Disadvantages of carbon capture

Carbon capture and storage (CCS) technologies are generally ready to go. However, carbon capture does have it’s disadvantages. Whilst CCS technologies are certainly innovative, its technology could limit carbon consumption.

Most power plants don’t have the necessary equipment needed for CCS installation. In the UK, almost all the existing plants need to be re-done. In other words, it needs to be retrofitted. It is estimated that around 1 billion USD per plant is needed.

High Energy Usage

Natural gas power plants use 15-20% more energy than normal plants. The most effort and energy is used in processes like CO2 scrubbing. This involves the extraction of fuel from flue gas via a carbon cleaner. A problem of this is that indirect carbon emissions will rise.

Nitrogen oxide and ammonia are other plant emissions. The chemicals broken down can lead to greater emission levels. For instance, ammonia emissions are likely to be three times higher. Acid rain is likely if ammonia levels are high enough. Ammonia can also lead to eutrophication in nearby waters. Eutrophication is the accumulation of organic matter in water, meaning sunlight can be blocked. As a result, aquatic animal numbers can dwindle.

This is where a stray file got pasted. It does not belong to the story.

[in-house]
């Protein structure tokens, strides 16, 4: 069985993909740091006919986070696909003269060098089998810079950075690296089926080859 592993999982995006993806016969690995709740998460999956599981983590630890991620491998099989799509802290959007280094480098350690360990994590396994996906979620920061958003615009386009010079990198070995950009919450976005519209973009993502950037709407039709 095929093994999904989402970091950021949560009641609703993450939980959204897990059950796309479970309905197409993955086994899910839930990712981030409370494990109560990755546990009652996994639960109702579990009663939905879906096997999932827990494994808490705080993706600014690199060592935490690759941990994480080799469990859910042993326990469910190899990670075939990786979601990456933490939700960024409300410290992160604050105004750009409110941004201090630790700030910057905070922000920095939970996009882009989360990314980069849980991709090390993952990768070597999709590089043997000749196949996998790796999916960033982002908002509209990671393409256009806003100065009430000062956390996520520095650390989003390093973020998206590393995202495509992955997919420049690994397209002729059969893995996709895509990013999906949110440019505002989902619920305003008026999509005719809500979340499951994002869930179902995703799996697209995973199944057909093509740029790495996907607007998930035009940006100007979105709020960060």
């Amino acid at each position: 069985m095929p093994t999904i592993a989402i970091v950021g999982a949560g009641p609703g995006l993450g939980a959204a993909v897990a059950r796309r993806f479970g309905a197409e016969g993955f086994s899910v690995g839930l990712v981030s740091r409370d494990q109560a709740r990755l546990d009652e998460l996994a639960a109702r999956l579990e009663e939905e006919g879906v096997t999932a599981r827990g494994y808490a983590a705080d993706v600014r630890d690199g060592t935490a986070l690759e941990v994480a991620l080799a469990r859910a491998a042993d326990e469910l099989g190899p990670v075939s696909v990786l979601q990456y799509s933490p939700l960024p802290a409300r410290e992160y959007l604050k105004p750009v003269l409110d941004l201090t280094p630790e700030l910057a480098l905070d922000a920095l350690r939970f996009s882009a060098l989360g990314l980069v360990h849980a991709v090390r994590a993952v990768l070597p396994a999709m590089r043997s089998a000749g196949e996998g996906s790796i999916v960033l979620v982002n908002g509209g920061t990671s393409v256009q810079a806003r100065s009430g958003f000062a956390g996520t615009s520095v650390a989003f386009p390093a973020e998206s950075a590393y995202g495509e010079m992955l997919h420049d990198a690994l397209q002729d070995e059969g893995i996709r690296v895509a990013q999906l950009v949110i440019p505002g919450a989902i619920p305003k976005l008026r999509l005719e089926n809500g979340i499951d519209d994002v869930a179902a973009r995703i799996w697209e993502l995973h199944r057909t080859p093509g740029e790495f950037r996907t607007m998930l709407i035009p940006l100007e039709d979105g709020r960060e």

Carbon leakage

Some badly prepared plants are likely to produce, rather than offset, carbon dioxide. Indirect emissions are likely to be multiplied if this does happen. Site selection of the plant is, therefore, very important.

Aquifers, an underground layer of rock storing water, can also store carbon. Carbon leakage is common from these sites because the insertion of carbon exerts pressure on the bedrock. When the pressure becomes too high, causing the bedrock to rupture, carbon can leak into the overlying soil column.

Challenge of carbon capture

Carbon capture seems to be a promising method of reducing carbon emissions, although there are disadvantages of it. It addresses a ‘delay it’ rather than a ‘solve it’ approach. For instance, carbon capture will only offset a proportion of the world’s emissions. It won’t necessarily stop rising fossil fuels usage. Renewable energy could certainly be a solution to these risks under climate change.

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